Schmidt, for one, is excited about the gene-editing tool CRISPR and other ways biotechnologists can create food like apples or potatoes with a particular enzyme turned off so they don't go brown during oxidation. Other foods in the pipeline include disease-resistant citrus, low-gluten wheat, fungus-resistant bananas, and anti-browning mushrooms.
"We need to not judge our agriculture by yield per acre but nutrition per acre."
"I don't think we have a choice going forward," says Schmidt. "The world isn't getting smaller. We have to come up with a means of using less."
A Different Way Forward?
But others remain convinced that there are better ways to feed the planet. Andrew Kimball, executive director of the Center for Food Safety, a non-profit that promotes organic and sustainable agriculture, says the public has been sold a lie with biotech. "GMO technology is not proven as a food producer," he says. "It's just not being done anywhere at a large scale. Ninety-nine percent of GMOs are corn and soy, and they allow chemical companies to sell more chemicals. But that doesn't increase food or decrease hunger." Instead, Kimball advocates for a pivot from commodity agriculture to farms with crop diversity and animals.
Kimball also suggests a way to use land more appropriately: stop growing so much biofuel. Right now, in the U.S., more than 55 percent of our crop farmland is in corn and soy. About 40 percent of that goes into cars through ethanol, 40 percent is fed to animals and a good bit of the rest goes into high-fructose corn syrup. That leaves only a small amount to feed people, says Kimball. "If you want to feed the world, not just the U.S., you want to make sure to use that land to feed people," he says. "We need to not judge our agriculture by yield per acre but nutrition per acre."
Robert Streiffer, a bioethicist at the University of Wisconsin at Madison, agrees that GMOs haven't really helped alleviate hunger. Glyphosate resistance, one of the traits that is most commonly used in genetically engineered crops, doesn't improve yield or allow crops to be grown in areas where they weren't able to be grown before. "Insect resistance through the insertion of a Bt gene can improve yield, but is mostly used for cotton (which is not a food crop) and corn which goes to feed cattle, a very inefficient method of feeding the hungry, to say the least," he says. Important research is being done in crops such as cassava, which could help relieve global hunger. But in his opinion, these researchers lack the profit potential needed to motivate large private funding sources, so they require more public-sector funding.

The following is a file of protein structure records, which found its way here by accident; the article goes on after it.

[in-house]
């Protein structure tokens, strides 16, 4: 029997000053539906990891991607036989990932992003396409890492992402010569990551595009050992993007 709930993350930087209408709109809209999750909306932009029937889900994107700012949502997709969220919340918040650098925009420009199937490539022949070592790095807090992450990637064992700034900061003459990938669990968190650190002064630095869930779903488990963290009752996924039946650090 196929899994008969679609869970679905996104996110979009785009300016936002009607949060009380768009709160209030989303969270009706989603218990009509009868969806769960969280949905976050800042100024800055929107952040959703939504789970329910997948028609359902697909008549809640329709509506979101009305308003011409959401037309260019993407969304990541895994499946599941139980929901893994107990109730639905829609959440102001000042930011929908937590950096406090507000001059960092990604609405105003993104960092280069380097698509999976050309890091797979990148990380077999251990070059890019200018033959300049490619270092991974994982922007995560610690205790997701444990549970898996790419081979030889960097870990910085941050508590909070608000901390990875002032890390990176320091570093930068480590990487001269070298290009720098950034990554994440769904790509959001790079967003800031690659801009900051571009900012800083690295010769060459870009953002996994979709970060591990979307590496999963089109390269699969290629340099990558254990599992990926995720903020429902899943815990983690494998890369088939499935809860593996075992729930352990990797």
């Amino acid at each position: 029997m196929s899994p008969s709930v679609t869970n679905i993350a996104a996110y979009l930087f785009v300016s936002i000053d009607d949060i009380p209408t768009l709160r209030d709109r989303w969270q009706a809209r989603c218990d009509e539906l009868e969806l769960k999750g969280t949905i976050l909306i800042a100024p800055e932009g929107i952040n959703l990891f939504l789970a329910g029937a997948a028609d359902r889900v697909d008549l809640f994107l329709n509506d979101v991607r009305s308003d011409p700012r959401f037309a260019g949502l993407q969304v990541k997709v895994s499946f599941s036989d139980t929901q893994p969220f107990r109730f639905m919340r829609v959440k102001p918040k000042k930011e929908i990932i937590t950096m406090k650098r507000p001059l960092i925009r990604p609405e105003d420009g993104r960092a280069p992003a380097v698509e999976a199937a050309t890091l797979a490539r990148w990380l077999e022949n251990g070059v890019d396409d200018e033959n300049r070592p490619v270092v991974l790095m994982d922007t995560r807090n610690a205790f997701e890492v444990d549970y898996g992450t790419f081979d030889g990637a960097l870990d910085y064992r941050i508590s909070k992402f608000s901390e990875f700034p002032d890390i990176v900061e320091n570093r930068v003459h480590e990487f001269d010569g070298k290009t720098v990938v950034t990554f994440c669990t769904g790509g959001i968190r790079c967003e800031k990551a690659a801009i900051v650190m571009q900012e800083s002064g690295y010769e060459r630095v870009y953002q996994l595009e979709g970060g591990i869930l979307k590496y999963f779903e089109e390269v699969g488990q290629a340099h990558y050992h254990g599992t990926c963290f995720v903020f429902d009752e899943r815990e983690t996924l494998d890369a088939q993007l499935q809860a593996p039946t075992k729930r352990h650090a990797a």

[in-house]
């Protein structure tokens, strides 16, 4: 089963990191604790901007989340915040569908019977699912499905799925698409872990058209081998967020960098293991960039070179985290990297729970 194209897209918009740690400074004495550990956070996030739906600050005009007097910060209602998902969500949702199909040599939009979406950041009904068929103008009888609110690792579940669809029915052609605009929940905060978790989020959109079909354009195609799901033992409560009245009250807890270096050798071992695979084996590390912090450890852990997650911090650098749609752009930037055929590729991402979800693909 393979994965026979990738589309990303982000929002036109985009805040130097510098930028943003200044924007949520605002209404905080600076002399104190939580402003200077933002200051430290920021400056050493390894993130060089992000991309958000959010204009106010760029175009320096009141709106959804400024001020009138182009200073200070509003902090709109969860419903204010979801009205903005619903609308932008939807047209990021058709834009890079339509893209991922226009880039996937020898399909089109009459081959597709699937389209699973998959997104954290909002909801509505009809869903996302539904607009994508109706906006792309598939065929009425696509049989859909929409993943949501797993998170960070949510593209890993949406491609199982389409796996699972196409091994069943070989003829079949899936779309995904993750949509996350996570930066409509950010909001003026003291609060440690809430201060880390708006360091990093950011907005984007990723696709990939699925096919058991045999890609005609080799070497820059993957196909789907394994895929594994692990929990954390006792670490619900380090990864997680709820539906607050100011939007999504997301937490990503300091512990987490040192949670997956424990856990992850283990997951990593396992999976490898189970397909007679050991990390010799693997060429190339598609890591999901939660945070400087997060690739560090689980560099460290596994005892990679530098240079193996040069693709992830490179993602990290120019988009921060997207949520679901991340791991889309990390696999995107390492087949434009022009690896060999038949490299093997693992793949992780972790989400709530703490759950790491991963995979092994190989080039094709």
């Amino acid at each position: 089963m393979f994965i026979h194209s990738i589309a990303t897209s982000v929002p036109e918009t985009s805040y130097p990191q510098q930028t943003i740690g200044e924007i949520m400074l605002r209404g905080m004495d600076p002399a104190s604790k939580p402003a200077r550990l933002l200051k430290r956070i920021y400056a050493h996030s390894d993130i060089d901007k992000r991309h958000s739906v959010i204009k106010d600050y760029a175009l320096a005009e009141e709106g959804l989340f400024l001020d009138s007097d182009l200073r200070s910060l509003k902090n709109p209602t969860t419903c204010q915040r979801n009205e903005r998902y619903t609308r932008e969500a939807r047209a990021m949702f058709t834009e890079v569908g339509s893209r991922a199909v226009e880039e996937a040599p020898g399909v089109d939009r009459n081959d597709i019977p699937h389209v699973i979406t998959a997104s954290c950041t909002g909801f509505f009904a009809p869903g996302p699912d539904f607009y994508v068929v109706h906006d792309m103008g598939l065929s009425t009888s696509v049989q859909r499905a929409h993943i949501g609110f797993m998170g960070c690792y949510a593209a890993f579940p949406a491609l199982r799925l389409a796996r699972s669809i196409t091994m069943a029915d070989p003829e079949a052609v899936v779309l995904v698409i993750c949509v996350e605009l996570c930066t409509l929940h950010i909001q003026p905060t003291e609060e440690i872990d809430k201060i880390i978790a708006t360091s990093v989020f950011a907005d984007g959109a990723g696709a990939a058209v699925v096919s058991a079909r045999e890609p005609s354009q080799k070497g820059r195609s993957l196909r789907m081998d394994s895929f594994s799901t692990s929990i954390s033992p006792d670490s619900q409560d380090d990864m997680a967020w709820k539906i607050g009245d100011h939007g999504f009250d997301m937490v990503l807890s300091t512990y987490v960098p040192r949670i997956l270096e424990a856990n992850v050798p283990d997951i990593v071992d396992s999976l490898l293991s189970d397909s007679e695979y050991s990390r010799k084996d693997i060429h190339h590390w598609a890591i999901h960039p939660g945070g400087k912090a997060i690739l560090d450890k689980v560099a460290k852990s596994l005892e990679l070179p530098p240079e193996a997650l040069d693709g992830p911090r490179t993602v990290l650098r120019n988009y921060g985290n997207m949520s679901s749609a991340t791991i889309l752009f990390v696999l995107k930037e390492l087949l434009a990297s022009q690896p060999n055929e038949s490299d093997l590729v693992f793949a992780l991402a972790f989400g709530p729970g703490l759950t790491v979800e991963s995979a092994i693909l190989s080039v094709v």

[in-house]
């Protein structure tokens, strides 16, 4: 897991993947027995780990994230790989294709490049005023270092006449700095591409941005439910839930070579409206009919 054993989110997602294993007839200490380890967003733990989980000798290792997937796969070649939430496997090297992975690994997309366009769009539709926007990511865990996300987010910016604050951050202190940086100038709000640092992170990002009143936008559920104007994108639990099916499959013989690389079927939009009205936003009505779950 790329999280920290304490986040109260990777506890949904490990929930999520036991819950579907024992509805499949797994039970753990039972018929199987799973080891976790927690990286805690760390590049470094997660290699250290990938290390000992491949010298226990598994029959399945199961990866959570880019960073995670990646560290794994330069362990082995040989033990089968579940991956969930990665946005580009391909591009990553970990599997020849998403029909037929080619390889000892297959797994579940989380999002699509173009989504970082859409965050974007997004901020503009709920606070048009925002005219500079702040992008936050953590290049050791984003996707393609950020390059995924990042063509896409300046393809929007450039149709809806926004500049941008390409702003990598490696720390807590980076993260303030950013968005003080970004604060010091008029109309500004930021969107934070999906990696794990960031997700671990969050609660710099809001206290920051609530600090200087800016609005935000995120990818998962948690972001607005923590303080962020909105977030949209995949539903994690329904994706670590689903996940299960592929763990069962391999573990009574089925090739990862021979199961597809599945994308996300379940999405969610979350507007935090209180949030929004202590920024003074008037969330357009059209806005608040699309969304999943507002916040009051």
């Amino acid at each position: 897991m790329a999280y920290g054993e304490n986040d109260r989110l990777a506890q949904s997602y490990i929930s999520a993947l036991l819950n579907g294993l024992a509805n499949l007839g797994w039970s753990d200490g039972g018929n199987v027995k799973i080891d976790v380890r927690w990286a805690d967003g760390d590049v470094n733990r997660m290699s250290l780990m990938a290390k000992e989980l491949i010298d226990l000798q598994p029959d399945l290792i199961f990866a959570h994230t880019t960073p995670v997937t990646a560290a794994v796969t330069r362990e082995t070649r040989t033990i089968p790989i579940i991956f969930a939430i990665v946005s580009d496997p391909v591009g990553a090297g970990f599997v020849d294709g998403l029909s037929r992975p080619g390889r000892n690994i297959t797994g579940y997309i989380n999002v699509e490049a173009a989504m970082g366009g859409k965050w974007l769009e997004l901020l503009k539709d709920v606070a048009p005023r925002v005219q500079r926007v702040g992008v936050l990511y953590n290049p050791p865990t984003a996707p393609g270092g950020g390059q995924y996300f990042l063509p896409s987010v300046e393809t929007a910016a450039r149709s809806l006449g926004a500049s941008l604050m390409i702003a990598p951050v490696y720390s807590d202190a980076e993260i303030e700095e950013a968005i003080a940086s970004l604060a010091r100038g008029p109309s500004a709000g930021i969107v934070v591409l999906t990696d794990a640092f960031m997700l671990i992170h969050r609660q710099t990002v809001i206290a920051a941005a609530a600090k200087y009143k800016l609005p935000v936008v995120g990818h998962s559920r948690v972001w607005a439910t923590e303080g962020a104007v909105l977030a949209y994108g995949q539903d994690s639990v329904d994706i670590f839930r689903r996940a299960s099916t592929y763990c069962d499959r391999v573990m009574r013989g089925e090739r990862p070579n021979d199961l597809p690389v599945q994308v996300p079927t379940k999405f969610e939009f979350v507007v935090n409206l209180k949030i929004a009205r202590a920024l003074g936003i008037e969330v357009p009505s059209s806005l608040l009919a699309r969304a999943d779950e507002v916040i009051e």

"A substantial portion of public opposition is as much about the lack of any perceived benefits for the consumers as it is for outright fear of health or environmental dangers."
"Public opposition to biotech foods is certainly a factor, but I expect this will slowly decline as labels indicating the presence of GE (genetically engineered) ingredients become more common, and as we continue to amass reassuring data on the comparative environmental safety of GE crops," says Streiffer. "A substantial portion of public opposition is as much about the lack of any perceived benefits for the consumers as it is for outright fear of health or environmental dangers."
One sign that the public may be willing to embrace some non-natural foods is the recent interest in cultured meat, which is grown in a lab from animal cells but doesn't require raising or killing animals. A study published last year in PLOS One found that 65 percent of 673 surveyed U.S. individuals would probably or definitely try cultured meat, while only 8.5 percent said they definitely would not. In the future, lab-grown food may become another way to create more food with fewer resources.